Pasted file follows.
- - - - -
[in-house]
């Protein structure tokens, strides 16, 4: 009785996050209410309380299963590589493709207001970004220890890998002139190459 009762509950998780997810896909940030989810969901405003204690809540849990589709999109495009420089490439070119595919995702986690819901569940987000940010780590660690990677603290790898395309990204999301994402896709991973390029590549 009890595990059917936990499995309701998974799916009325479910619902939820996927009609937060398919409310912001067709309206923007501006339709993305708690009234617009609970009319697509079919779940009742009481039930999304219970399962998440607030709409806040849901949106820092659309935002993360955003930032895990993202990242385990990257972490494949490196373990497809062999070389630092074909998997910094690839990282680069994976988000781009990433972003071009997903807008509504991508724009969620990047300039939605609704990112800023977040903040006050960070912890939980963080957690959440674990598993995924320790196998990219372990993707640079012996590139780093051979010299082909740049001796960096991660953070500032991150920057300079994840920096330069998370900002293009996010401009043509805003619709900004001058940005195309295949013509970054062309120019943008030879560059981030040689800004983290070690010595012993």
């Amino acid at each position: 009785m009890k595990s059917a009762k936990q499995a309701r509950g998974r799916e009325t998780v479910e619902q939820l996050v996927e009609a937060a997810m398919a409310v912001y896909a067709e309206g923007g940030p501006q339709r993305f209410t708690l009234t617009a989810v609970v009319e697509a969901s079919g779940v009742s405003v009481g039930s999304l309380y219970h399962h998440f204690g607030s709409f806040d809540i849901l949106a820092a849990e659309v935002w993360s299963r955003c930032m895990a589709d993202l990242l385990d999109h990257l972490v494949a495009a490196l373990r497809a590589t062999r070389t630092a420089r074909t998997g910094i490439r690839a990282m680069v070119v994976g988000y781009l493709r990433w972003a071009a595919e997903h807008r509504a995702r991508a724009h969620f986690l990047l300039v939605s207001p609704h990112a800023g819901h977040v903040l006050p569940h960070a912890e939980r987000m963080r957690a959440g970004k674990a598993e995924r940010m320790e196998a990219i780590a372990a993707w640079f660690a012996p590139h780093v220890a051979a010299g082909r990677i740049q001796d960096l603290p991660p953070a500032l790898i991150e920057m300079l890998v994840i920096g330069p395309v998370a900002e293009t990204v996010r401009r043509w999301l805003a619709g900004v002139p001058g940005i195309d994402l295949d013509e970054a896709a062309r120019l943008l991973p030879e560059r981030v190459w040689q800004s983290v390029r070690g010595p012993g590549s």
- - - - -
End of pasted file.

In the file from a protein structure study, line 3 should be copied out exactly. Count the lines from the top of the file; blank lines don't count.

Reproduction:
């Amino acid at each position: 009785m009890k595990s059917a009762k936990q499995a309701r509950g998974r799916e009325t998780v479910e619902q939820l996050v996927e009609a937060a997810m398919a409310v912001y896909a067709e309206g923007g940030p501006q339709r993305f209410t708690l009234t617009a989810v609970v009319e697509a969901s079919g779940v009742s405003v009481g039930s999304l309380y219970h399962h998440f204690g607030s709409f806040d809540i849901l949106a820092a849990e659309v935002w993360s299963r955003c930032m895990a589709d993202l990242l385990d999109h990257l972490v494949a495009a490196l373990r497809a590589t062999r070389t630092a420089r074909t998997g910094i490439r690839a990282m680069v070119v994976g988000y781009l493709r990433w972003a071009a595919e997903h807008r509504a995702r991508a724009h969620f986690l990047l300039v939605s207001p609704h990112a800023g819901h977040v903040l006050p569940h960070a912890e939980r987000m963080r957690a959440g970004k674990a598993e995924r940010m320790e196998a990219i780590a372990a993707w640079f660690a012996p590139h780093v220890a051979a010299g082909r990677i740049q001796d960096l603290p991660p953070a500032l790898i991150e920057m300079l890998v994840i920096g330069p395309v998370a900002e293009t990204v996010r401009r043509w999301l805003a619709g900004v002139p001058g940005i195309d994402l295949d013509e970054a896709a062309r120019l943008l991973p030879e560059r981030v190459w040689q800004s983290v390029r070690g010595p012993g590549s």